[Numpy-discussion] MKL and OpenBLAS

Carl Kleffner cmkleffner at gmail.com
Thu Jan 30 07:29:45 EST 2014


I fully agree with you. But you have to consider the following:

- the officially mingw-w64 toolchains are build almost the same way. The
only difference is, that they have non-static builds (that would be
preferable for C++ development BTW)
- you won't get the necessary addons like spec-files, manifest resource
files for msvcr90,100 from there.
- there is a urgent need for a free and portable C,C++, Fortran compiler
for Windows with full blas, lapack support. You won't get that with
numpy-MKL, but with a GNU toolchain and OpenBLAS. Not everyone can buy the
Intel Fortran compiler or is allowed to install it.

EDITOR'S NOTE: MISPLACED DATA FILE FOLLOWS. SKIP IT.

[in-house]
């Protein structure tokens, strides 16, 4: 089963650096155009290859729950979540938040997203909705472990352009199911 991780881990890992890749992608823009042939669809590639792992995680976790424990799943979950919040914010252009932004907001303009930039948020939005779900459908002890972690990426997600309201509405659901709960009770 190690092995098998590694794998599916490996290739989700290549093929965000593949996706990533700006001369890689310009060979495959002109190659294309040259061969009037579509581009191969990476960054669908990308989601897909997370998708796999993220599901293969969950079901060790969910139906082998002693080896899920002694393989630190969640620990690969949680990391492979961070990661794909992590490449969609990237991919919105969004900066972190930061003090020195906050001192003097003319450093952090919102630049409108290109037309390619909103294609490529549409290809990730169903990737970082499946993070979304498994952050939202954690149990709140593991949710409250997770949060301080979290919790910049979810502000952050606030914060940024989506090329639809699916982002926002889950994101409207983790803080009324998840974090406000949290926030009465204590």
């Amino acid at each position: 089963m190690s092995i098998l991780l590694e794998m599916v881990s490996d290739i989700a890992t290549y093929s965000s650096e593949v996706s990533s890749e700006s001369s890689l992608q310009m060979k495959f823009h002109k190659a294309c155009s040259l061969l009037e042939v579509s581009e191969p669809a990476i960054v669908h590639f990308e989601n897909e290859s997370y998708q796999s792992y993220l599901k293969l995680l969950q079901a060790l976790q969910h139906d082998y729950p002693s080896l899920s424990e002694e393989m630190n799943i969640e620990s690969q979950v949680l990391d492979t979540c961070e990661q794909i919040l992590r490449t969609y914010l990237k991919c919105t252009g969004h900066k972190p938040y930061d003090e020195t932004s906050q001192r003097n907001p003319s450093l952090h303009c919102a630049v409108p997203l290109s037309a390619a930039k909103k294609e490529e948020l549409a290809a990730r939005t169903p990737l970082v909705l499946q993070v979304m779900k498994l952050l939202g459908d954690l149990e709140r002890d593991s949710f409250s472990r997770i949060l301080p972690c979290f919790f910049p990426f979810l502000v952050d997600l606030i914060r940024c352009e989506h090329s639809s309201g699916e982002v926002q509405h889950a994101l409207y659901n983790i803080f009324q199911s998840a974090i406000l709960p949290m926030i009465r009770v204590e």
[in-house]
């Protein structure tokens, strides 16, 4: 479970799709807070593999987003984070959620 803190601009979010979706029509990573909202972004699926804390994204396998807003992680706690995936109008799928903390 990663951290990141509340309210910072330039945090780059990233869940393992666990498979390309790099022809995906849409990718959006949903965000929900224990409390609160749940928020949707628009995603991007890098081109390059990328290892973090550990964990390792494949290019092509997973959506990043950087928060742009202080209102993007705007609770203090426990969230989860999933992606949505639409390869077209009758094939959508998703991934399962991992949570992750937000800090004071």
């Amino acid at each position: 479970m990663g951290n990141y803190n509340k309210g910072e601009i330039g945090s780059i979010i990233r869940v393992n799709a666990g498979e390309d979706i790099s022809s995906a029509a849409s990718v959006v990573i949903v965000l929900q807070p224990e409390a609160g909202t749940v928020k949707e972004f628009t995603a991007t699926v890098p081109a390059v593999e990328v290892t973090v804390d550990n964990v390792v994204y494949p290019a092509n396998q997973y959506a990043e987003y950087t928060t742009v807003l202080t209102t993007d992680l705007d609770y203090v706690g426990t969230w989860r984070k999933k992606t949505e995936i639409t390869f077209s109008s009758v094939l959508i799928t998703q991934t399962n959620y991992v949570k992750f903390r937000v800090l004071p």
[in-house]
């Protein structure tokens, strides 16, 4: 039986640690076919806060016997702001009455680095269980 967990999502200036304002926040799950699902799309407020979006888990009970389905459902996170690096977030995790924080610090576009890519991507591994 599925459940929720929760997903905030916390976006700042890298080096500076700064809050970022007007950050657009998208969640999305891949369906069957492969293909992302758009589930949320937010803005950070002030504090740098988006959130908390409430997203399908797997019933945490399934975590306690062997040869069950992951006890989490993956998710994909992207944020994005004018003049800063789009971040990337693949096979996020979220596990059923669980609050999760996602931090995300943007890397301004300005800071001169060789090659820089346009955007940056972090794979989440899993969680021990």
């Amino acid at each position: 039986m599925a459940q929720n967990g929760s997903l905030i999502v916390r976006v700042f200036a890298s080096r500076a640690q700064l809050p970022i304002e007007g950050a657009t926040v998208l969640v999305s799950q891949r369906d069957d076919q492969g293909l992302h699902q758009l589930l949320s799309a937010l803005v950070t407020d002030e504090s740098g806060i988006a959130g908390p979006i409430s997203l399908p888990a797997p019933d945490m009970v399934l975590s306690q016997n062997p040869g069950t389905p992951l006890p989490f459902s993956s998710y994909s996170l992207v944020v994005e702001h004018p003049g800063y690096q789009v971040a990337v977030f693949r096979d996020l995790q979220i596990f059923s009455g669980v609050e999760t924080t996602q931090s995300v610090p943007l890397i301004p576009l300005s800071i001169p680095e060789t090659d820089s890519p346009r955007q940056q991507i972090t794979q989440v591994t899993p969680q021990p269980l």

- you can build 3rd party extensions which use blas,lapack directly or with
cython with such a toolchain regardless if you use numpy/scipy-MKL or
mingw-based numpy/scipy
- The licence question of numpy-MKL is unclear. I know that MKL is linked
in statically. But can I redistribite it myself or use it in commercial
context without buying a Intel licence?

Carl


2014-01-30 Sturla Molden <sturla.molden at gmail.com>:

> On 30/01/14 12:01, Carl Kleffner wrote:
>
> > My conclusion is: mixing different compiler architectures for building
> > Python extensions on Windows is possible but makes it necessary to build
> > a 'vendor' gcc toolchain.
>
> Right.
>
> This makes a nice twist on the infamous XML and Regex story:
>
> - There once was a man who had a problem building NumPy. Then he
> thought, "I'll just use a custom compiler toolchain." Now he had two
> problems.
>
> Setting up a custom GNU toolchain for NumPy on Windows would not be
> robust enough. And when there be bugs, we have two places to look for
> them instead of one.
>
> By using a tested and verified compiler toolchain, there is one place
> less things can go wrong. I would rather consider distributing NumPy
> binaries linked with MKL, if Intel's license allows it.
>
> Sturla
>
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